Dr. Maria Montessori

Many Rivers Montessori follows the pedagogy developed by Dr. Maria Montessori in 1907. Montessori pedagogy gives children the freedom to explore and develop to their fullest potential while working with didactic materials, in groups and independently, within a prepared environment.  The concept of respect—for self, others and the environment—guides the Montessori method. Every room in a Montessori school is prepared to meet the developmental needs of the age group served within the environment.  

Furniture and materials are designed for the child’s appropriate physical and psychological needs. A prepared environment includes a full range of Montessori materials, a trained Montessori lead teacher (guide), and an assistant teacher. Montessori designed her materials specifically to assist in the child's growth in the areas of practical life, sensorial, mathematics, language arts, music, art, science, history and geography. While working with the material, each child learns to concentrate, develop self-confidence, respect themselves and others, understand order, and establish a love of learning.

Many Rivers Montessori believes that each individual child, and not the Montessori guide, is at the center of his or her own learning process. The guide's role in the classroom is to observe all the children in the community. These observations, objectively done with careful note-taking, allow the guide to know and defend each child as he or she goes through the different stages of development.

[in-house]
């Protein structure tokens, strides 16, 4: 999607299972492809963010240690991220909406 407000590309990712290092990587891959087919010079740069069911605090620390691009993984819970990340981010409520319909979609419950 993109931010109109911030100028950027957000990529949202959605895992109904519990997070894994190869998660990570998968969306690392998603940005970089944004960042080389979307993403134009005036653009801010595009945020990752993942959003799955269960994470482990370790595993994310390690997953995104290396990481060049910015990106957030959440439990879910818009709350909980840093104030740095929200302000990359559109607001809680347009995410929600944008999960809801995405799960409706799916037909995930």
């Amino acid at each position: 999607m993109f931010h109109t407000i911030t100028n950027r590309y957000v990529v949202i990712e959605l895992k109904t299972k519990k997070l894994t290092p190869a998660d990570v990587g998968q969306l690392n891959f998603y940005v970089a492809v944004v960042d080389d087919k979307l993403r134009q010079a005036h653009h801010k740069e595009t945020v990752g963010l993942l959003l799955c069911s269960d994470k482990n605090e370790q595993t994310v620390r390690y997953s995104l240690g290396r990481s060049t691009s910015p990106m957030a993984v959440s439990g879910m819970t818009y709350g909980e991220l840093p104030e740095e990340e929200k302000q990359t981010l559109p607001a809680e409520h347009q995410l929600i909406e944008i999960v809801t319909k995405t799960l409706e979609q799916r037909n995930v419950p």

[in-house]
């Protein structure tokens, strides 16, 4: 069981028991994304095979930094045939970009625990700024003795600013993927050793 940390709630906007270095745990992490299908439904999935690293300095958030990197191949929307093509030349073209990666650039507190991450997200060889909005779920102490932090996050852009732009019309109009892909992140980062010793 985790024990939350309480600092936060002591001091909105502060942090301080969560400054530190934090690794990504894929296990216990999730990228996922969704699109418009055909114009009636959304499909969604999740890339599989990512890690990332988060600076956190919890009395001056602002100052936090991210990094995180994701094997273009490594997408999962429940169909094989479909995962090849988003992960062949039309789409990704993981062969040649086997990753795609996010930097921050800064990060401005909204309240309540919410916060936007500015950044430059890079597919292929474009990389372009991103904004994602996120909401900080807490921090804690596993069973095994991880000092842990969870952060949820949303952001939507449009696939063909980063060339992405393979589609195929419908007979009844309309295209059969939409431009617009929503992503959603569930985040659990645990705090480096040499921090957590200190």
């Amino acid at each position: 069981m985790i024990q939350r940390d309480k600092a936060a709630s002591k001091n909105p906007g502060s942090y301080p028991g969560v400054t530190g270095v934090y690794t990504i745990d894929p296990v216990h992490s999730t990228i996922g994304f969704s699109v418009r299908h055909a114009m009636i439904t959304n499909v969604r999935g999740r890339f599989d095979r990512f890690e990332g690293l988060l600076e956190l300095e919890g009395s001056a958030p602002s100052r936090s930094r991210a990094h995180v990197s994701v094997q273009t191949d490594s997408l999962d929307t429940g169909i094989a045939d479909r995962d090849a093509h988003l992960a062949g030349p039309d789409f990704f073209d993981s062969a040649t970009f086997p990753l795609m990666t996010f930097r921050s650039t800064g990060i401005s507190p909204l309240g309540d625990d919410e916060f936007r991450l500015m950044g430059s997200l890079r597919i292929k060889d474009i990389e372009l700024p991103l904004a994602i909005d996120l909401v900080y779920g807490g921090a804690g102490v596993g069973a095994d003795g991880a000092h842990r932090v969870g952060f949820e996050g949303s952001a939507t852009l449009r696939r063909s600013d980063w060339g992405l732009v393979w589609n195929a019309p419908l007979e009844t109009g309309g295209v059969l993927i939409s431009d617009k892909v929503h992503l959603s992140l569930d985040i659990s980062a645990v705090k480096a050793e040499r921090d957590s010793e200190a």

Montessori philosophy says that every human being possess the following needs and tendencies:

  • The need to communicate and use language

  • The need to organize and classify

  • The need for independence and activity

  • the drive for purposeful and constructive work

  • The need for social relationships

The guide helps each child to make choices for purposeful and meaningful work, helping the children reach their fullest potential by leading them to work that meets their developmental needs and current interests. This often happens through spontaneous individual and group lessons in the environment. Three-hour periods of uninterrupted work daily provide children with time to dive into big work and concentrate on what they need to complete a task.

Multi-aged communities serve our younger children as the older children act as role models and mentors. This setup creates a strong sense of belonging, community and interdependence. It also reinforces what the older children have previously learned.

The trained guide, prepared environment, Montessori materials, and the children together create an AMI Montessori community. The result is a child growing in a strong self-image, a sense of self-esteem, and a feeling of belonging. Finding his or her needs met in this way, the child cultivates the traits of respect, learning and exploration that will last a lifetime.